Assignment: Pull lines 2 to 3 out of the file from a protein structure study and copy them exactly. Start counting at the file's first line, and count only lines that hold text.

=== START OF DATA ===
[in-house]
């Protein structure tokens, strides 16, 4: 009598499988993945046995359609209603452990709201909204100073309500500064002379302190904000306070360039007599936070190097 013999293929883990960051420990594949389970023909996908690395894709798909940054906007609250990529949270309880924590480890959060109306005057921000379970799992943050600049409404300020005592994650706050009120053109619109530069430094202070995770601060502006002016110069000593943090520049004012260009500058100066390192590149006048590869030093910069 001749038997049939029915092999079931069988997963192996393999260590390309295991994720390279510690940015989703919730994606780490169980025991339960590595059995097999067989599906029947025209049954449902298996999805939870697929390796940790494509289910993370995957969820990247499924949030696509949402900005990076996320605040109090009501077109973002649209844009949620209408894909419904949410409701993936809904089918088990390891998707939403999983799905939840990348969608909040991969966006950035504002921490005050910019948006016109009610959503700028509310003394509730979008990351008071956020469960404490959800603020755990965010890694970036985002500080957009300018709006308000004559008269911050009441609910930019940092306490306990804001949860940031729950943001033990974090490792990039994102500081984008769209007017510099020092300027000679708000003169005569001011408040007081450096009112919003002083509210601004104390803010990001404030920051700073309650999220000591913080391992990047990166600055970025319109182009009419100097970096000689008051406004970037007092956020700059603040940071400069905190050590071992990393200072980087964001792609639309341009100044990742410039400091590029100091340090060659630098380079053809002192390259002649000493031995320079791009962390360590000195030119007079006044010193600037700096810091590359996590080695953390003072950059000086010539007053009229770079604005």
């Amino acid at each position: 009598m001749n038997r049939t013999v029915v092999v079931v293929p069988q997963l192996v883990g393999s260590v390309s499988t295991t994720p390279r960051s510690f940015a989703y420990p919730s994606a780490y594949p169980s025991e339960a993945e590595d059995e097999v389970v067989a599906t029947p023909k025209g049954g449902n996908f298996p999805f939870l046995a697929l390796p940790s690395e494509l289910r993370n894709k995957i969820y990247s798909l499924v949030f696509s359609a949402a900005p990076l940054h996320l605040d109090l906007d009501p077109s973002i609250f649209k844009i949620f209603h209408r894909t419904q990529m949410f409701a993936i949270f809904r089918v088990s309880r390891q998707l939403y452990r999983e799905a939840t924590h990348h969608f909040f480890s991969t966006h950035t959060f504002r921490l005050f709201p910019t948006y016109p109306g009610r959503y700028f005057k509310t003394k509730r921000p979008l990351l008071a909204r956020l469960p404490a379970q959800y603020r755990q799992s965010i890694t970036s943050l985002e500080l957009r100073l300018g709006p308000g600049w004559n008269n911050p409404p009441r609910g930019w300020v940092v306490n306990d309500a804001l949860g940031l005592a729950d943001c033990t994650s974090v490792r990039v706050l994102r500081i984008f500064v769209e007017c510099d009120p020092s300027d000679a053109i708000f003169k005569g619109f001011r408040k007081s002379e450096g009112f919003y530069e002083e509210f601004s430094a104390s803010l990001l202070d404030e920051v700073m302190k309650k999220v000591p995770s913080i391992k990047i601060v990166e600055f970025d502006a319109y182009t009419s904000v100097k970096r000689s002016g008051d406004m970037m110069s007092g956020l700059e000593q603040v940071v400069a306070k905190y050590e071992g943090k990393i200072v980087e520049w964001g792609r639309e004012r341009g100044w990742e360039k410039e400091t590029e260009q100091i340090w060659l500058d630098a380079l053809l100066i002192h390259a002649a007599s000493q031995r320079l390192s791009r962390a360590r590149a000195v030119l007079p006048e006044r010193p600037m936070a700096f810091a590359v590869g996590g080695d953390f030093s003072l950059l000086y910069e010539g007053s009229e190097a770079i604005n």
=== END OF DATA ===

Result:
């Protein structure tokens, strides 16, 4: 009598499988993945046995359609209603452990709201909204100073309500500064002379302190904000306070360039007599936070190097 013999293929883990960051420990594949389970023909996908690395894709798909940054906007609250990529949270309880924590480890959060109306005057921000379970799992943050600049409404300020005592994650706050009120053109619109530069430094202070995770601060502006002016110069000593943090520049004012260009500058100066390192590149006048590869030093910069 001749038997049939029915092999079931069988997963192996393999260590390309295991994720390279510690940015989703919730994606780490169980025991339960590595059995097999067989599906029947025209049954449902298996999805939870697929390796940790494509289910993370995957969820990247499924949030696509949402900005990076996320605040109090009501077109973002649209844009949620209408894909419904949410409701993936809904089918088990390891998707939403999983799905939840990348969608909040991969966006950035504002921490005050910019948006016109009610959503700028509310003394509730979008990351008071956020469960404490959800603020755990965010890694970036985002500080957009300018709006308000004559008269911050009441609910930019940092306490306990804001949860940031729950943001033990974090490792990039994102500081984008769209007017510099020092300027000679708000003169005569001011408040007081450096009112919003002083509210601004104390803010990001404030920051700073309650999220000591913080391992990047990166600055970025319109182009009419100097970096000689008051406004970037007092956020700059603040940071400069905190050590071992990393200072980087964001792609639309341009100044990742410039400091590029100091340090060659630098380079053809002192390259002649000493031995320079791009962390360590000195030119007079006044010193600037700096810091590359996590080695953390003072950059000086010539007053009229770079604005």
């Amino acid at each position: 009598m001749n038997r049939t013999v029915v092999v079931v293929p069988q997963l192996v883990g393999s260590v390309s499988t295991t994720p390279r960051s510690f940015a989703y420990p919730s994606a780490y594949p169980s025991e339960a993945e590595d059995e097999v389970v067989a599906t029947p023909k025209g049954g449902n996908f298996p999805f939870l046995a697929l390796p940790s690395e494509l289910r993370n894709k995957i969820y990247s798909l499924v949030f696509s359609a949402a900005p990076l940054h996320l605040d109090l906007d009501p077109s973002i609250f649209k844009i949620f209603h209408r894909t419904q990529m949410f409701a993936i949270f809904r089918v088990s309880r390891q998707l939403y452990r999983e799905a939840t924590h990348h969608f909040f480890s991969t966006h950035t959060f504002r921490l005050f709201p910019t948006y016109p109306g009610r959503y700028f005057k509310t003394k509730r921000p979008l990351l008071a909204r956020l469960p404490a379970q959800y603020r755990q799992s965010i890694t970036s943050l985002e500080l957009r100073l300018g709006p308000g600049w004559n008269n911050p409404p009441r609910g930019w300020v940092v306490n306990d309500a804001l949860g940031l005592a729950d943001c033990t994650s974090v490792r990039v706050l994102r500081i984008f500064v769209e007017c510099d009120p020092s300027d000679a053109i708000f003169k005569g619109f001011r408040k007081s002379e450096g009112f919003y530069e002083e509210f601004s430094a104390s803010l990001l202070d404030e920051v700073m302190k309650k999220v000591p995770s913080i391992k990047i601060v990166e600055f970025d502006a319109y182009t009419s904000v100097k970096r000689s002016g008051d406004m970037m110069s007092g956020l700059e000593q603040v940071v400069a306070k905190y050590e071992g943090k990393i200072v980087e520049w964001g792609r639309e004012r341009g100044w990742e360039k410039e400091t590029e260009q100091i340090w060659l500058d630098a380079l053809l100066i002192h390259a002649a007599s000493q031995r320079l390192s791009r962390a360590r590149a000195v030119l007079p006048e006044r010193p600037m936070a700096f810091a590359v590869g996590g080695d953390f030093s003072l950059l000086y910069e010539g007053s009229e190097a770079i604005n």